This is also a common problem at low fire on earthenware clay (but can also appear on a buff stonewares). Those white spots you see on the beetle also cover the entire glaze surface (although not visible). They are sites of gas escaping (from particles decomposing in the body). The spots likely percolate during soaking at top temperate. Some of them, notably on the almost vertical inner walls of this bowl, having not smoothed over during cool down. What can you do? Use the highest possible bisque temperature, even cone 02 (make the glaze thixotropic so it will hang on to the denser body, see the link below about this). Adjust the glaze chemistry to melt later after gassing has finished (more zinc, less boron). Apply a thinner glaze layer (more thixotropy and lower specific gravity will enable a more even coverage with less thickness). Instead of soaking at temperature, drop 100 degrees and soak there instead (gassing is much less and the increasing viscosity of the melt overcomes the surface tension). Use a body not having any large particles that decompose (and gas) on firing. Use cones to verify the temperature your electronic controller reports.

Titanium as an opacifier

Titanium as an opacifier

This is a lithium glaze fired at cone 6. It has 6% titanium. This effect will also work in other types of transparent recipes. There should be more blue with slower cooling. Mixing some rutile in (e.g. 4 titanium, 2 rutile) should enhance also. 6% is pushing the edge of how much titanium should be in a recipe. Any more, or cooling too slow, could transform the surface into a mass of white crystals (which would be rough and non-functional). It is best to manually program firings, the up and down schedules? That would make the result consistent no matter how heavily or lightly loaded a kiln is.

The right amount of opacity highlights the incised design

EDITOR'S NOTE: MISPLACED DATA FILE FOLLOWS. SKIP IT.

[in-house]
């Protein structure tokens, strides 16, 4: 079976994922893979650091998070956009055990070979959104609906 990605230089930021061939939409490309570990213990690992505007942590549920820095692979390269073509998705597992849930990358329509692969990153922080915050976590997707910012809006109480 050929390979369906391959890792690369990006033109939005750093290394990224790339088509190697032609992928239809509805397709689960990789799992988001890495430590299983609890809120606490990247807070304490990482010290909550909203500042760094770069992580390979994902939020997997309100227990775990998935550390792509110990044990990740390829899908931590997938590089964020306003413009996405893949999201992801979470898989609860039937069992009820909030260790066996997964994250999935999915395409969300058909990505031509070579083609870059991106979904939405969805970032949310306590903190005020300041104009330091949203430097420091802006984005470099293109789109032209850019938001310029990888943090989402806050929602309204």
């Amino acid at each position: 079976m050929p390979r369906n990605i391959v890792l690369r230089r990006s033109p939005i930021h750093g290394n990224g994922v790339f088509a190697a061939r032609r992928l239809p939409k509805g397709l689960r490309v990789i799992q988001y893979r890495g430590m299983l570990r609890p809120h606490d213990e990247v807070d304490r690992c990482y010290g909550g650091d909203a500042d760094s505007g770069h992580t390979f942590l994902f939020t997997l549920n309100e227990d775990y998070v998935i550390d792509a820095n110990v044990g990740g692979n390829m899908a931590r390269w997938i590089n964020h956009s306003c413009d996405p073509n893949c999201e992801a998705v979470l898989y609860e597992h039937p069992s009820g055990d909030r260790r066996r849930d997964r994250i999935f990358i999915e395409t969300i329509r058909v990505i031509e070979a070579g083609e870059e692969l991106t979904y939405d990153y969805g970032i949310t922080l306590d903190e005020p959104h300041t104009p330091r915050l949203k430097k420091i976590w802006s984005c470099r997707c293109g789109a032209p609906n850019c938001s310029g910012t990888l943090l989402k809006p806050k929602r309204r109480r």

The right amount of opacity highlights the incised design

The mug on the left is a commercial brushing glaze. The mechanism of this effect is that the glaze is much thinner on the edges of the design, thin enough that its opacity is mostly lost. The potter is attempting to mix her own equivalent (center and right). Her glaze adds 4% tin oxide to a transparent. However, as you can see, she has added too much. Further testing using lower percentages will find the right balance between the opacity needed to cover the brown body on the flat areas and the transparency needed to expose it on the contours.

Our base glazes plus opacifiers on a dark burning body at cone 6

Our base glazes plus opacifiers on a dark burning body at cone 6

The body is Plainsman M390. These are commonly used base glazes. The top one is an MgO matte, next down is a calcium matte. They behave very differently to these additions. Notice also the difference when titanium dioxide is applied thickly. Tin oxide fires whiter than zircon (e.g. Zircopax). Each opacifier has issues. Tin is expensive. Titanium is difficult to mix into the slurry (screening required), not as white or opaque, variations in thickness produce more difference in results and it can turn blue. Zircon is more likely to cutlery mark, twice as much is required and it amplifies the color of any iron present.

Out Bound Links